6.7 Myocardial disease
Myocardial disease can affect cardiac function because the normal electrical activation processes are disturbed, or because of abnormal contraction or relaxation of cardiac muscle. The incidence of myocardial disease in the horse is a matter of some debate. Certainly, few animals develop myocardial failure without severe underlying valvular heart disease. However, lower grade disease leading to the development of arrhythmias or to sufficiently poor myocardial function to result in poor athletic performance may be more common than has been recognised previously. The use of echocardiography, in conjunction with exercise and 24-hour ECGs and clinical pathology where appropriate, may lead to an improvement in the understanding of myocardial disease in the horse.
The aetiology of myocardial disease in horses is poorly understood, although there are a number of situations in which myocardial disease may be identified. The most common is myocarditis which may occur in animals which have suffered from viral or bacterial respiratory infection. Myocardial fibrosis and/or necrosis have also been recorded. In addition, myocardial function may be affected by systemic disease such as septicaemia. Drugs, toxins and electrolyte disturbances may also result in arrhythmias and/or poor myocardial function. Idiopathic cardiomyopathy, which is common in other domestic species such as the dog and cat, is seldom recognised in the horse. This may be partly because of a failure to recognise the disease. However, the difficulty in making a specific, definitive diagnosis of myocardial disease may also lead to overdiagnosis of these conditions.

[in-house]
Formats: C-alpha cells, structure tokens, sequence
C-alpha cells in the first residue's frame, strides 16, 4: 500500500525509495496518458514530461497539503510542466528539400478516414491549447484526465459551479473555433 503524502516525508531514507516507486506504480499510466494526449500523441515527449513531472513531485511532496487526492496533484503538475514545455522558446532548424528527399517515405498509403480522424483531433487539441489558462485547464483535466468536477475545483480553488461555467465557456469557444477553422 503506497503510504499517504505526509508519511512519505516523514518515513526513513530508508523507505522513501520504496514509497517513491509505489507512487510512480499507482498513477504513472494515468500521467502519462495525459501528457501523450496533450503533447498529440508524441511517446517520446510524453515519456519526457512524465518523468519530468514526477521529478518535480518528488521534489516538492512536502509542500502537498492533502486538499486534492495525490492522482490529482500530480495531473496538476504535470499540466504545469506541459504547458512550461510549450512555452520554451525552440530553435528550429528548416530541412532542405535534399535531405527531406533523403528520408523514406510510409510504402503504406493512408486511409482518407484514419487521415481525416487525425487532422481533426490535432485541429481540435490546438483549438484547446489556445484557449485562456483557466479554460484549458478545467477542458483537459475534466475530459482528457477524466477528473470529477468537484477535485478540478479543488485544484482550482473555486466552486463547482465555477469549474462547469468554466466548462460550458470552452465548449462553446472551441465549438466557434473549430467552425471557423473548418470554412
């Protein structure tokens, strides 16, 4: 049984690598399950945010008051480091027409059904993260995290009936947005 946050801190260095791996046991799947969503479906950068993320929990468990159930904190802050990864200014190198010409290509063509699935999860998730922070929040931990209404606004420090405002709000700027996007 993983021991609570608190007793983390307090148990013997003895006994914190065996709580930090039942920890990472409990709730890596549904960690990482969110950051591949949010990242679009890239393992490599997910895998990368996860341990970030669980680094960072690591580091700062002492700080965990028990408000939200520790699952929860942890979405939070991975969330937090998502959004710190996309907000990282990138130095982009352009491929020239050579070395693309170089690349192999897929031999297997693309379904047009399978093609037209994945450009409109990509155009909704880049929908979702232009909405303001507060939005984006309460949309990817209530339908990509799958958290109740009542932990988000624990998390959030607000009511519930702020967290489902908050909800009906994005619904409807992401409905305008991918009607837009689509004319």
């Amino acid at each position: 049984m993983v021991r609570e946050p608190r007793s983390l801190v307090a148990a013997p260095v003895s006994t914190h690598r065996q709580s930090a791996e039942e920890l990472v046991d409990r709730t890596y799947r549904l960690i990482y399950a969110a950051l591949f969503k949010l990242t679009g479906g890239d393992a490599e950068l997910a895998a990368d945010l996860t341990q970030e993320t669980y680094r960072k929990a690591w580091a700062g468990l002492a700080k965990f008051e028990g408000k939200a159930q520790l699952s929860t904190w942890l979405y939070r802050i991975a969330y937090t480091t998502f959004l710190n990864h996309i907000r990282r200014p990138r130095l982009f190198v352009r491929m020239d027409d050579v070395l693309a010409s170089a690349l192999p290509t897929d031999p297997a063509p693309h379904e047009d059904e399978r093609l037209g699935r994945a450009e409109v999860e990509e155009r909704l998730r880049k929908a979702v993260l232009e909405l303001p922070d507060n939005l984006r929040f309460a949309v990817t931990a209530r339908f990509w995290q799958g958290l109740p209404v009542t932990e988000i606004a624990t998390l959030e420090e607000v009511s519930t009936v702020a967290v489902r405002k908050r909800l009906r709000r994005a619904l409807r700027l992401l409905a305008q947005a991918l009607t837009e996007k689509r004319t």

6.7.1 Diagnosis of myocardial disease
6.7.2 Specific myocardial condiation
6.7.3 Treatment of myocardial disease